Differences, Bullying and Vulnerability

Hi, I’m different. In a different way. Not in a way that I choose. Not in a way that I can control. It’s not just a phase I am going through, I am always going to be different this way. As much as I would like to sometimes, I can’t avoid this reality. I can’t avoid informing people around me even though there are times and circumstances where I would really like to be completely normal. Just, not different (or at least, only in ways that I choose).


Lots of people have varying circumstances that make them different. Literally, every person is different from every other person. Sometimes, it is because of the opinions we have made for ourselves. Sometimes it is because of the choices that have led us to where we are. Differences are what make the world amazing and exciting and interesting. Differences are what draw us to other people, to further places, to new experiences.


Differences also have the potential to make us vulnerable to bullying.


I know that I have written about what it was like when I was first diagnosed with epilepsy in previous blog entries. It was 1999. I was 14 years old. No one understood exactly what was happening or why. I lost the friends I had. Life is hard enough for a teenager without having a brand-spanking-sudden-and-unexpected-medical-condition to boot. Especially one that can’t be seen. Not many people actually witnessed me have a seizure back then. I was bullied for “faking it for attention” and at the same time, discriminated against for having said unseen medical condition.


Now, twenty years later, I still have seizures. My condition appears to be evolving so I am back in the process of getting testing, MRIs, EEGs, etc. The seizures aren’t witnessed a whole lot now either. The condition itself still can’t be seen without medical imaging. I have heard statements like “Can you prove you have epilepsy?” and “Oh, you don’t look like you have a disability!” Those two statements alone reflect scepticism and disbelief (in other words, am I faking it?).


Right there, we are back to bullying. It’s a more passive, less direct form. It is more like a subtle gaslighting than overt harassment. Those statements suggest that if you don’t seem or look a certain way, you might not actually have a permanent medical condition. And if you don’t actually have the condition because you don’t look like you do, then you’re just faking it.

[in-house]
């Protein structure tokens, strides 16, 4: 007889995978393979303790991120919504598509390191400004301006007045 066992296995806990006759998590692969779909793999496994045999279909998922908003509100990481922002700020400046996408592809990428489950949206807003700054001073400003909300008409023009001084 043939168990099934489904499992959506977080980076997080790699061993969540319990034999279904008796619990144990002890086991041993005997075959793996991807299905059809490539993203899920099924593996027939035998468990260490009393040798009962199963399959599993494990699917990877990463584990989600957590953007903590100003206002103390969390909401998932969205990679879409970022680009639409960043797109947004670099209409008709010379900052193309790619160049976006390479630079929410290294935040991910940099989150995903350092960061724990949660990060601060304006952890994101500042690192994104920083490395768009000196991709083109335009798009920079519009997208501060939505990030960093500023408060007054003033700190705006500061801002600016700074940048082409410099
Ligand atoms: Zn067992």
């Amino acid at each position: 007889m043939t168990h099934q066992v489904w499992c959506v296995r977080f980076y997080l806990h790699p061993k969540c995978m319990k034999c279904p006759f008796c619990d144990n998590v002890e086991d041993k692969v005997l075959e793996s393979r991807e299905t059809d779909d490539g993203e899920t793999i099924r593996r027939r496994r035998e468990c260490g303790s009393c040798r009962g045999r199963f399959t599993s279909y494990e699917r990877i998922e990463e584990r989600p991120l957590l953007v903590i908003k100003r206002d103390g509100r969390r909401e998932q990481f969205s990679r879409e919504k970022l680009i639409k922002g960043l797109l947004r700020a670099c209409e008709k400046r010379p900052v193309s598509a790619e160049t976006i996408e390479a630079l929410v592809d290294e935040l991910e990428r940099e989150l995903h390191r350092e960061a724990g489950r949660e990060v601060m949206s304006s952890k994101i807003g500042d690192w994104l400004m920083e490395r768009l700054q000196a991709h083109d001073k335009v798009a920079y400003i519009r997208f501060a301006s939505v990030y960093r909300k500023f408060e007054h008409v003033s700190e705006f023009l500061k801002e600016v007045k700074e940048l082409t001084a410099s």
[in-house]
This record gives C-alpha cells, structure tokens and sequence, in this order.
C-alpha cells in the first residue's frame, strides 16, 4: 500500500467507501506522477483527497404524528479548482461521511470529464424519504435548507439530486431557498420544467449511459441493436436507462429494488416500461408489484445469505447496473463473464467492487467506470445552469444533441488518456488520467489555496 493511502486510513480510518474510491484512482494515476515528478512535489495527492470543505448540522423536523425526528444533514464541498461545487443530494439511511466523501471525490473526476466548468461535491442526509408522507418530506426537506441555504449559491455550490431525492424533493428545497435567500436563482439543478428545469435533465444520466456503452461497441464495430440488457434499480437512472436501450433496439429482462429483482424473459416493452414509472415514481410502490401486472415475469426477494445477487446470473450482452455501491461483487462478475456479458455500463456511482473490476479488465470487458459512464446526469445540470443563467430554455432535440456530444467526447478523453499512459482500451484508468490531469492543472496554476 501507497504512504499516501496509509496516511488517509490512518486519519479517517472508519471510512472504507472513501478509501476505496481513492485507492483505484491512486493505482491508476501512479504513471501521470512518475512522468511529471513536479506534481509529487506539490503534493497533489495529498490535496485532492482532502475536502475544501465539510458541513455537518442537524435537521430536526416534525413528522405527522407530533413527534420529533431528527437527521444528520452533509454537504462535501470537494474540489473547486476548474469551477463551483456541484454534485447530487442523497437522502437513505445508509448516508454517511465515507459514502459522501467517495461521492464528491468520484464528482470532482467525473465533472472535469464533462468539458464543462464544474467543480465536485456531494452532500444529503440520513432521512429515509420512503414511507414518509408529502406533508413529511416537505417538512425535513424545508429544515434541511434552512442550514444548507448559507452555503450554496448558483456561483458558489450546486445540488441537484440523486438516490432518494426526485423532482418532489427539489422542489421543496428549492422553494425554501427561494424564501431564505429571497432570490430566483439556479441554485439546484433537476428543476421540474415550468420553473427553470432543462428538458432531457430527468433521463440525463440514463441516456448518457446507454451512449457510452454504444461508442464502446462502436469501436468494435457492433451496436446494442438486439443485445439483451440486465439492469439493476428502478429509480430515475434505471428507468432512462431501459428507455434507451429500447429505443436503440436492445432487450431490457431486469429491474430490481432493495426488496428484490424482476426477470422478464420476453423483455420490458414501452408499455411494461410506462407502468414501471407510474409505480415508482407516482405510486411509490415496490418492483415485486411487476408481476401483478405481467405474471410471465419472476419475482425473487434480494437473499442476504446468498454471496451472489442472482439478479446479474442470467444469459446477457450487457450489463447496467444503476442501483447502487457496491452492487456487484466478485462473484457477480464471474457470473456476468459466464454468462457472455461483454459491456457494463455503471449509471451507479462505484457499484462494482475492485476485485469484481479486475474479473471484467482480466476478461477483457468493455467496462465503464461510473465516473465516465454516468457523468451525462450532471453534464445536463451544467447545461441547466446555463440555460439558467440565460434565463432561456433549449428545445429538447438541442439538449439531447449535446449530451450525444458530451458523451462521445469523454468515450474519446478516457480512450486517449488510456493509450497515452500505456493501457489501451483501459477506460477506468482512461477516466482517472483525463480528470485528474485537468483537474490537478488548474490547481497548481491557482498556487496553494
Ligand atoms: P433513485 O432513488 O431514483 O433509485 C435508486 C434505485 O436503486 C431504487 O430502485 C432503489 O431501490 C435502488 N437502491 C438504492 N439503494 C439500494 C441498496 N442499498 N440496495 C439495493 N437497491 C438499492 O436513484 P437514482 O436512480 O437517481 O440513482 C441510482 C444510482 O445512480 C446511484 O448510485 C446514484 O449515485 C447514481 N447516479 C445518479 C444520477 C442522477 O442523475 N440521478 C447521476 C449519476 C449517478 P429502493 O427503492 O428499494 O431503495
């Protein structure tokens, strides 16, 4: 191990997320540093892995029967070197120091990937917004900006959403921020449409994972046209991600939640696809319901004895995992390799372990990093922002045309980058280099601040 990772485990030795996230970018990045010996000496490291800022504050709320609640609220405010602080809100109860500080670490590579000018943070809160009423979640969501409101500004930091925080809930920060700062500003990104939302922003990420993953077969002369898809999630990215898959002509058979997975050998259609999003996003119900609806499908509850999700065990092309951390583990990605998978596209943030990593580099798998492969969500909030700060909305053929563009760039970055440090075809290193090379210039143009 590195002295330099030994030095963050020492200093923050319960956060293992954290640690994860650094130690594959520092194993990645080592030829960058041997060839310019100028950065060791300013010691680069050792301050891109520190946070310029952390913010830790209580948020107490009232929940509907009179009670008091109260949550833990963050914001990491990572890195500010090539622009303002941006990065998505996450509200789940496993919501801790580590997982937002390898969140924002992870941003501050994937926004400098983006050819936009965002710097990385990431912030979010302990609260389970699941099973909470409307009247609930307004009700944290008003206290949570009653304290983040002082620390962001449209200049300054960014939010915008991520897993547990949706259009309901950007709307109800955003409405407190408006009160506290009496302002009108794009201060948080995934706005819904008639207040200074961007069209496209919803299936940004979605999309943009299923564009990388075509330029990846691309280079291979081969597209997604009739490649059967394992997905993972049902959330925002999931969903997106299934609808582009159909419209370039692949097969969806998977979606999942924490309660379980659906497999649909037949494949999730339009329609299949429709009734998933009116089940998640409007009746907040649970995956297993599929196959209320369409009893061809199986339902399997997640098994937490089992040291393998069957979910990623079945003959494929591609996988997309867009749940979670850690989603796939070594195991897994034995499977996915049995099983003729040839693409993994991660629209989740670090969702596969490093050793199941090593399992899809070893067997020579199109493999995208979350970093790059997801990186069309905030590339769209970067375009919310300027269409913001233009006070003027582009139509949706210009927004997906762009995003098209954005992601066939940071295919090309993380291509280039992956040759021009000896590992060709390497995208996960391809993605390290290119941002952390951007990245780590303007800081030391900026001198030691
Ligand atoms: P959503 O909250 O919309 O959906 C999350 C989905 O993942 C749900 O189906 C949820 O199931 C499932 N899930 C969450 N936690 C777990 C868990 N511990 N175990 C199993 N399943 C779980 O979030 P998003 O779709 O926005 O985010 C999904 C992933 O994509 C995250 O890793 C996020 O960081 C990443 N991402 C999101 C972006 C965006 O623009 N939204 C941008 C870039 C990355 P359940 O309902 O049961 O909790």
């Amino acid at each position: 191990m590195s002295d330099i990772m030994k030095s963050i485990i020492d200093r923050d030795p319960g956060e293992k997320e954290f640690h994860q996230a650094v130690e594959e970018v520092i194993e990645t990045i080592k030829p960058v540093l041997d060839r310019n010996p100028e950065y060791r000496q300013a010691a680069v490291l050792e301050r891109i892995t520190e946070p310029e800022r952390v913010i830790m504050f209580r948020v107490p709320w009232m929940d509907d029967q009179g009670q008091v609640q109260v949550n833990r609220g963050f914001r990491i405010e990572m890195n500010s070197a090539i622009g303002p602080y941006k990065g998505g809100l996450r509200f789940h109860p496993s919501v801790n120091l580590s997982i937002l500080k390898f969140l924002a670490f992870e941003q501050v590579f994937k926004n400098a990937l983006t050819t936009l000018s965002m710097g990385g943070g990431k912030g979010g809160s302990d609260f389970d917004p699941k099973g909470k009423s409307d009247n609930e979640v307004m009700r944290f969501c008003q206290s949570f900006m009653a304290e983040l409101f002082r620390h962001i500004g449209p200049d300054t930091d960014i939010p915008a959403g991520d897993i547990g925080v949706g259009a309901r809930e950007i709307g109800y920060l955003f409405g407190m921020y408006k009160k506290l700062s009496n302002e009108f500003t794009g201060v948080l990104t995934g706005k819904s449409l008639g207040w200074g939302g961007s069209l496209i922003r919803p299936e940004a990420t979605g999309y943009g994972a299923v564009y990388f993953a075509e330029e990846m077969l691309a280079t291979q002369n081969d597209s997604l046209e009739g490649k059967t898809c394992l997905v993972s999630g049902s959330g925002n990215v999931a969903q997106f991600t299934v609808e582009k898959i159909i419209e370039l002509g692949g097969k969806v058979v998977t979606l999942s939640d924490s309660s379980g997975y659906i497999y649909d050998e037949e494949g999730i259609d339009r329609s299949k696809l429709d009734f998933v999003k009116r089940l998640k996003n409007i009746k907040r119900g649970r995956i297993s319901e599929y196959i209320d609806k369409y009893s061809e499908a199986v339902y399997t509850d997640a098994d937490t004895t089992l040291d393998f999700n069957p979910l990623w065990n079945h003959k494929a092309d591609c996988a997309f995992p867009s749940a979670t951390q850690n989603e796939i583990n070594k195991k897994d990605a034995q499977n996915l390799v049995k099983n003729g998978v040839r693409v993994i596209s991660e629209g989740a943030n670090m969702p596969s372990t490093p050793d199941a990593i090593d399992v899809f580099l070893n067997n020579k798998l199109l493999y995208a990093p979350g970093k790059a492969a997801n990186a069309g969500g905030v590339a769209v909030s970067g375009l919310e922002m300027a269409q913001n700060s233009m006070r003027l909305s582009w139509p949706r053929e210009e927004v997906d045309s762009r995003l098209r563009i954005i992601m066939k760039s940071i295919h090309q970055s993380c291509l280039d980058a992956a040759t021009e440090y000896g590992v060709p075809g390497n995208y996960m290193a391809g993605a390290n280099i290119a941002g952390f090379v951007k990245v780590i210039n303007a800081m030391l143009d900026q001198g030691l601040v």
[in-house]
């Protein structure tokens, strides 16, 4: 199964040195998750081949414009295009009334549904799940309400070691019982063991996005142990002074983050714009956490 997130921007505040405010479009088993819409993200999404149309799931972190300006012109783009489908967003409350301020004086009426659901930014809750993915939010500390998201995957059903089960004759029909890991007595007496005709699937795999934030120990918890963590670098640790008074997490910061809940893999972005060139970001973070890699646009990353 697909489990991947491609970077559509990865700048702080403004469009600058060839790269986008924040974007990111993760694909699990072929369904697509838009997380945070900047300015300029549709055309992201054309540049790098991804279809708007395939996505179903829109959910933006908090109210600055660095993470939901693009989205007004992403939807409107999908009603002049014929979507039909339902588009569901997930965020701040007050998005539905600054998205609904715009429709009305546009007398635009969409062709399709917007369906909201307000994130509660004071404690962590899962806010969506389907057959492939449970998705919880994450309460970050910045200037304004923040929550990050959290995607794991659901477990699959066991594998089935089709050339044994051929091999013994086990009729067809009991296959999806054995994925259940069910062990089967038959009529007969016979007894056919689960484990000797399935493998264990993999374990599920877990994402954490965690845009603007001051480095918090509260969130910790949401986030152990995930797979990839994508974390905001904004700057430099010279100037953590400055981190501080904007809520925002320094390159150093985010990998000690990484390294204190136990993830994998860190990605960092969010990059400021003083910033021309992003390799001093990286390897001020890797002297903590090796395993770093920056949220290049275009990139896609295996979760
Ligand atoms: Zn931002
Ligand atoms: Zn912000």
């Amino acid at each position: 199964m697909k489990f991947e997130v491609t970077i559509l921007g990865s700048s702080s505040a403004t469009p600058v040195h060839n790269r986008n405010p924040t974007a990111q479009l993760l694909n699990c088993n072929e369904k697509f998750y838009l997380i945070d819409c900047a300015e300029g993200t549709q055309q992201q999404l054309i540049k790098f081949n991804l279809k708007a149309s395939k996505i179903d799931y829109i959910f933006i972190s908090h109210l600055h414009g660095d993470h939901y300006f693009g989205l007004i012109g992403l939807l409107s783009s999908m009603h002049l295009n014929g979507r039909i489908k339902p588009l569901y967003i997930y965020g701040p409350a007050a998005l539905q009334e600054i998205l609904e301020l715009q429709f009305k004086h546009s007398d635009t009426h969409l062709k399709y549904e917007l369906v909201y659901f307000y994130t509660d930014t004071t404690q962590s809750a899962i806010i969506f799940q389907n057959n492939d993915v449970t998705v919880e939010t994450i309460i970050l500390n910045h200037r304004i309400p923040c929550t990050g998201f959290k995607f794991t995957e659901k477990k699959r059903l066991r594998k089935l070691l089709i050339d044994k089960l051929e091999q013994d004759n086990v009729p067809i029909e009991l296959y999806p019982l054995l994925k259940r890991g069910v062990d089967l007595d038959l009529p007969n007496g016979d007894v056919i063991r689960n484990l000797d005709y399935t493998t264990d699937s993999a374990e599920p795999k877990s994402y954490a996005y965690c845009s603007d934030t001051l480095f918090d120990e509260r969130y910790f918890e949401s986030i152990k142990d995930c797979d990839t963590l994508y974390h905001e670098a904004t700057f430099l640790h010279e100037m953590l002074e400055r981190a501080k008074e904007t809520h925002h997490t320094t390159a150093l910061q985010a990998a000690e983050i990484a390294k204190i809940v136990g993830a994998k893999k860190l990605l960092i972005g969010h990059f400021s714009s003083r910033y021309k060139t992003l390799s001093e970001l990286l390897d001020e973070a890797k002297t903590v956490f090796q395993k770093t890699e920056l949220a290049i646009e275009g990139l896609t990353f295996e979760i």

I exist in a twilight zone, walking a tightrope, welcome on neither side of the fence. I am “too disabled” to do certain things (in my case, mountain climbing). I am “not disabled enough” that I cannot push my body to be as healthy and active as possible (in my case, running marathons). I have received comments from within the epilepsy community because “my condition can’t be that severe, since I have hobbies and run and work”. I have received comments from outside the epilepsy community because “maybe you shouldn’t be doing things if you could potentially have a seizure”.


I could choose not to talk about it. I chose for eighteen years to downplay (or ignore entirely, when possible) the fact that I have a major medical condition. It was easier and more socially acceptable to pretend my existence didn’t include epilepsy. Except, I know how unhappy I was when I chose to hide a major facet of my life. I felt alone, misunderstood, afraid, hopeless. Most of the experiences I had only perpetuated my belief that I needed to hide my condition.


Now, the public sphere. My health and medical condition are open for commentary and judgement. The degree of severity, or whether I am epileptic enough, are free game for interpretation. The choices made by myself and my neurologist are susceptible to criticism.


Now, I know that when I write each blog posting, or speak at any event, I am putting myself out there and exposing the medical realities that I face. I am choosing that exposure and vulnerability and judgement.


The more I write or speak about it, the more exposed I am. And that’s okay. Because if I can help even one person move away from the hopelessness and fear that I myself have experienced, that is worth that vulnerability.


As for the bullies (whether overt or that subtle gaslighting), I know now that I cannot hinge my self-worth on pleasing the world. I can’t make everybody happy. I am not pizza.

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